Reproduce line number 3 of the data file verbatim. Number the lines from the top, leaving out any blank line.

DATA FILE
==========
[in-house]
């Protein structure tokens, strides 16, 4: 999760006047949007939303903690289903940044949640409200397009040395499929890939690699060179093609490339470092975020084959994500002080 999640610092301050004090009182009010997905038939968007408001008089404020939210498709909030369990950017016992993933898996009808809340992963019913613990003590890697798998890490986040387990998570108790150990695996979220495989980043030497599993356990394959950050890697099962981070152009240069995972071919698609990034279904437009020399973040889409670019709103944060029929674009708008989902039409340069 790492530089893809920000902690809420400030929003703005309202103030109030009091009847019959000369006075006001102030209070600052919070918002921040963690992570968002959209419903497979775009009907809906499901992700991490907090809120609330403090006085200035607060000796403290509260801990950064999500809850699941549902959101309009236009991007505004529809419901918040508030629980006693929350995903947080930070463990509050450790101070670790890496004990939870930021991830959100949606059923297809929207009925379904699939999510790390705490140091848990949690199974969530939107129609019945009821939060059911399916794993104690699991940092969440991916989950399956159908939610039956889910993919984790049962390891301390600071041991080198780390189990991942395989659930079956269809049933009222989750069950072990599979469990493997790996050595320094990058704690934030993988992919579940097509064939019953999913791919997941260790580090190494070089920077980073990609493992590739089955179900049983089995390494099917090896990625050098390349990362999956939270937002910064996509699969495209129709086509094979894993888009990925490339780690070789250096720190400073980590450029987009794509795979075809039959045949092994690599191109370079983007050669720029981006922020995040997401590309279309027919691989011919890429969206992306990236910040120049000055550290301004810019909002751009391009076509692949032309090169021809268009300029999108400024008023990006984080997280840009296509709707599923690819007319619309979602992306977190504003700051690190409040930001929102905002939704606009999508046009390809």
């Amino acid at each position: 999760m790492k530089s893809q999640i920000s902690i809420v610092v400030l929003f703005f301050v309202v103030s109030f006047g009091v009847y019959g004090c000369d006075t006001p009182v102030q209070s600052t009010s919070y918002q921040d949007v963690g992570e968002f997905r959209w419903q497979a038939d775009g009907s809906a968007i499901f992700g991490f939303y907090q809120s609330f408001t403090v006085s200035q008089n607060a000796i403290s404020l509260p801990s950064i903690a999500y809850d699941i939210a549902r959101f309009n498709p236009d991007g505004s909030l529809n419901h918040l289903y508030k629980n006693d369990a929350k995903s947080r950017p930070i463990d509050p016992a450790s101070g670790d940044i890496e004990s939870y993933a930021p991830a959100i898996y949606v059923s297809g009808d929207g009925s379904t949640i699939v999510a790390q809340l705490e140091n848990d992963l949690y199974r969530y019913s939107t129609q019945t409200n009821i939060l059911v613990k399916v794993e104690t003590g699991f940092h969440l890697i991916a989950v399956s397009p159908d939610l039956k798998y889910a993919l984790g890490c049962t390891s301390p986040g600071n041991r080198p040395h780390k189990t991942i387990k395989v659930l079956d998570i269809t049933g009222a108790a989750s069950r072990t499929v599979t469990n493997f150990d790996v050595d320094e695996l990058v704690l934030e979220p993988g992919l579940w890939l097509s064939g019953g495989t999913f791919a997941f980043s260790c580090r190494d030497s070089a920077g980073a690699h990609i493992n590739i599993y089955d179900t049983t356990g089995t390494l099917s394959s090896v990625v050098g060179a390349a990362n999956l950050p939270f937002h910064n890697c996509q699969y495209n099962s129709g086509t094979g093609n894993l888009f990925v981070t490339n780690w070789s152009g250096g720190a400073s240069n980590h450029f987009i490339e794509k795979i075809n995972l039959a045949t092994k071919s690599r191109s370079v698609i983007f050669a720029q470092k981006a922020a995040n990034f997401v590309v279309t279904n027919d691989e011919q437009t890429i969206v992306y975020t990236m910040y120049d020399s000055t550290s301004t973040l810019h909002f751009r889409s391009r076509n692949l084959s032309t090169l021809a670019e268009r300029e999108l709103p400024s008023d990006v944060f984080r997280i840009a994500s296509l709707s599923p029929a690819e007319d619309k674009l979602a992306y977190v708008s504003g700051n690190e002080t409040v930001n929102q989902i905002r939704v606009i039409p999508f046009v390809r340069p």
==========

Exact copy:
């Amino acid at each position: 999760m790492k530089s893809q999640i920000s902690i809420v610092v400030l929003f703005f301050v309202v103030s109030f006047g009091v009847y019959g004090c000369d006075t006001p009182v102030q209070s600052t009010s919070y918002q921040d949007v963690g992570e968002f997905r959209w419903q497979a038939d775009g009907s809906a968007i499901f992700g991490f939303y907090q809120s609330f408001t403090v006085s200035q008089n607060a000796i403290s404020l509260p801990s950064i903690a999500y809850d699941i939210a549902r959101f309009n498709p236009d991007g505004s909030l529809n419901h918040l289903y508030k629980n006693d369990a929350k995903s947080r950017p930070i463990d509050p016992a450790s101070g670790d940044i890496e004990s939870y993933a930021p991830a959100i898996y949606v059923s297809g009808d929207g009925s379904t949640i699939v999510a790390q809340l705490e140091n848990d992963l949690y199974r969530y019913s939107t129609q019945t409200n009821i939060l059911v613990k399916v794993e104690t003590g699991f940092h969440l890697i991916a989950v399956s397009p159908d939610l039956k798998y889910a993919l984790g890490c049962t390891s301390p986040g600071n041991r080198p040395h780390k189990t991942i387990k395989v659930l079956d998570i269809t049933g009222a108790a989750s069950r072990t499929v599979t469990n493997f150990d790996v050595d320094e695996l990058v704690l934030e979220p993988g992919l579940w890939l097509s064939g019953g495989t999913f791919a997941f980043s260790c580090r190494d030497s070089a920077g980073a690699h990609i493992n590739i599993y089955d179900t049983t356990g089995t390494l099917s394959s090896v990625v050098g060179a390349a990362n999956l950050p939270f937002h910064n890697c996509q699969y495209n099962s129709g086509t094979g093609n894993l888009f990925v981070t490339n780690w070789s152009g250096g720190a400073s240069n980590h450029f987009i490339e794509k795979i075809n995972l039959a045949t092994k071919s690599r191109s370079v698609i983007f050669a720029q470092k981006a922020a995040n990034f997401v590309v279309t279904n027919d691989e011919q437009t890429i969206v992306y975020t990236m910040y120049d020399s000055t550290s301004t973040l810019h909002f751009r889409s391009r076509n692949l084959s032309t090169l021809a670019e268009r300029e999108l709103p400024s008023d990006v944060f984080r997280i840009a994500s296509l709707s599923p029929a690819e007319d619309k674009l979602a992306y977190v708008s504003g700051n690190e002080t409040v930001n929102q989902i905002r939704v606009i039409p999508f046009v390809r340069p």